Later this week, Warwick University will hold Britain’s first-ever conference to discuss the condition. Dr Brian Swallow of Lincoln University (where I work), one of the organisers of the conference, says that he became interested in researching the area of sickness in pregnancy after his wife suffered badly with it during her two pregnancies. He says:
‘She [my wife] couldn’t get out of bed, she was in and out of hospital, she was nauseous and [was] vomiting all day. At one stage, in her second pregnancy, my little boy even asked me whether his mummy was going to die. It’s a really serious, debilitating condition – but many people don’t understand that. You even get employers who think women are exaggerating its severity so they can have time off work.’
In anticipation of the this week’s coming conference, the topic of extreme sickness in pregnancy, or ‘hyperemesis gravidarum’ to use the medical term, has been featured in the UK media over the past couple of weeks.
The Daily Mail recently featured one woman’s tale of the agony of suffering extreme sickness in pregnancy – Cheryl Harrison, 34, told of how she was nine weeks into her planned second pregnancy when she made the decision to have a termination, her sickness being so bad that it left her unable to leave her home or care for her two-year old daughter.
Around seven out of ten pregnant women have episodes of nausea during pregnancy, but for a smaller number of women, estimated at one in one hundred, the symptoms of the sickness are bad enough to require hospital treatment. In this extreme form, the sickness can be a very serious health risk to both mother and child.
Yet despite the potentially very serious consequences of the condition, many women feel that their symptoms aren’t taken seriously. Dr Swallow claims that this is because there is no clearly defined way of treating the condition medically –- there is no uniformity to how a woman will be treated if she goes to her GP. He asserts that ‘some doctors may be very good at knowing how to help -– but for too many women the response of their GP will be that [the sickness] is just something they have to put up with.’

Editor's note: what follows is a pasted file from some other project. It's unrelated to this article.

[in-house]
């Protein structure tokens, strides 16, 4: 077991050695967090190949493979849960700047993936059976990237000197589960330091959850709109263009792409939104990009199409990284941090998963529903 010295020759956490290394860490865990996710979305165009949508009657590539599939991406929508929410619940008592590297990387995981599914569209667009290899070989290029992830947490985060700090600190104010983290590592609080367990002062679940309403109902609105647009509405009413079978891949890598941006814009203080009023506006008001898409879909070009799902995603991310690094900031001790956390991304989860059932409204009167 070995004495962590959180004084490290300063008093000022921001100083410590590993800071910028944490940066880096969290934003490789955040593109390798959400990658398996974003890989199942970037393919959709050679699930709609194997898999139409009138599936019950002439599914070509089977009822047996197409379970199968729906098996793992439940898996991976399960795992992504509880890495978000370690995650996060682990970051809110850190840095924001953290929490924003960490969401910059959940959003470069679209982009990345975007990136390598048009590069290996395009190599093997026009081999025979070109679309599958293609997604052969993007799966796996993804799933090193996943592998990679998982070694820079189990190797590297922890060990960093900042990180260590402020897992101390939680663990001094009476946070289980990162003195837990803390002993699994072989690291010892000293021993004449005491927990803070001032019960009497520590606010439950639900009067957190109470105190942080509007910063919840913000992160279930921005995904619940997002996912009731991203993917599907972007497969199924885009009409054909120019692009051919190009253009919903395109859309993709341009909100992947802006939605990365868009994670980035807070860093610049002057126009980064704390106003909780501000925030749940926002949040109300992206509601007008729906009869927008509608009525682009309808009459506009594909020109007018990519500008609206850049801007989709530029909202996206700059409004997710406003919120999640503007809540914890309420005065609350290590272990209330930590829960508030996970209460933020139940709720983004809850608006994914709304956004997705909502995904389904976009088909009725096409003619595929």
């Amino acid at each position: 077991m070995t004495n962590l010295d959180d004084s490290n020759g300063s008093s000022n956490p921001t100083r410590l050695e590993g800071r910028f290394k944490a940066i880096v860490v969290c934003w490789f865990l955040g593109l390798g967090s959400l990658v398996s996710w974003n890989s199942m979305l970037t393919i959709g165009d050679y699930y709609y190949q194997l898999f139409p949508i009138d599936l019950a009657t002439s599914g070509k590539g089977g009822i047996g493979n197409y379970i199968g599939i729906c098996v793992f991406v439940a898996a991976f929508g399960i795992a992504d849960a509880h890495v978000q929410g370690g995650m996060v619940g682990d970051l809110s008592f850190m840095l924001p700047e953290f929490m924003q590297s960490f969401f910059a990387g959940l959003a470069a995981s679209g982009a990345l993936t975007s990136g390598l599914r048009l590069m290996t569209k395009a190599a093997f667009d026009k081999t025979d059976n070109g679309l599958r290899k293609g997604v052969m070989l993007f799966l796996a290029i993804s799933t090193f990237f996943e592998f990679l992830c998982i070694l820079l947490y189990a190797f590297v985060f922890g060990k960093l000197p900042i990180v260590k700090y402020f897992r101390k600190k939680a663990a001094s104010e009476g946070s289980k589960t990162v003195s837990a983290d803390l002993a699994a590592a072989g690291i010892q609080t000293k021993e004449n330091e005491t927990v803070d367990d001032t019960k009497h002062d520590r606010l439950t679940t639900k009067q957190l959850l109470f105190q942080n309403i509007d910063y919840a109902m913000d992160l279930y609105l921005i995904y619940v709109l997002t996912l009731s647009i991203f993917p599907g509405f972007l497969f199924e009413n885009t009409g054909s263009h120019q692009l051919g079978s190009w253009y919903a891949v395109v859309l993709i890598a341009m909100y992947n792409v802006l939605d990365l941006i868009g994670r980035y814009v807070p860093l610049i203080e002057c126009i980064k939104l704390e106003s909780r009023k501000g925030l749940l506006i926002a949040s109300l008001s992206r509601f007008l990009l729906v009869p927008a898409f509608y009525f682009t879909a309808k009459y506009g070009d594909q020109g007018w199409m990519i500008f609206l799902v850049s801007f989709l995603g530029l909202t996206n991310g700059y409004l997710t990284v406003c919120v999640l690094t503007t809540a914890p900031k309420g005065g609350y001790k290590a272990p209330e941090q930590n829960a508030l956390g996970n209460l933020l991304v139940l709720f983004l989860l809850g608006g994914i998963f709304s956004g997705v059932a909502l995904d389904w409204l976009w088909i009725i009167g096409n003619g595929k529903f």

In the UK there is no drug licensed to help women who suffer from extreme sickness in pregnancy. There are treatments in existence that could help deal with the problem but, the Guardian reports, the decision to medically licence such treatments in the UK has not been taken, and the will to do so is lacking -– something else that points to the fact that the condition is not always taken particularly seriously.
In my mind, there needs to be treatments licenced to help women who suffer dreadfully with sickness during their pregnancies. Of course, this is easier said than done -the stigma of taking drugs or supplements during pregnancy would firstly need to be overcome. In addition, the shadow of Thalidomide , the 1960s anti-nausea drug that led to birth defects, means that such treatments would need to be thoroughly proven as safe before expectant mothers would be willing to take them, and doctors willing to prescribe them. If these barriers were to be overcome, however, it seems to me that more women would be able to overcome extreme sickness in pregnancy and that the condition would then have more gravitas to be formally recognised and dealt with sympathetically by employers.
And of course, if the licensing and development of appropriate treatments means women like Cheryl Harrison do not have to face the agonising decision of whether to terminate a precious, planned and wanted pregnancy –- then this can only be a good thing.
What do you guys think? Have any of you experienced sickness in pregnancy? Do you agree when I assert that more research should be conducted into safe methods of treating the condition, or is this just a cross that some women have to bear should they want children?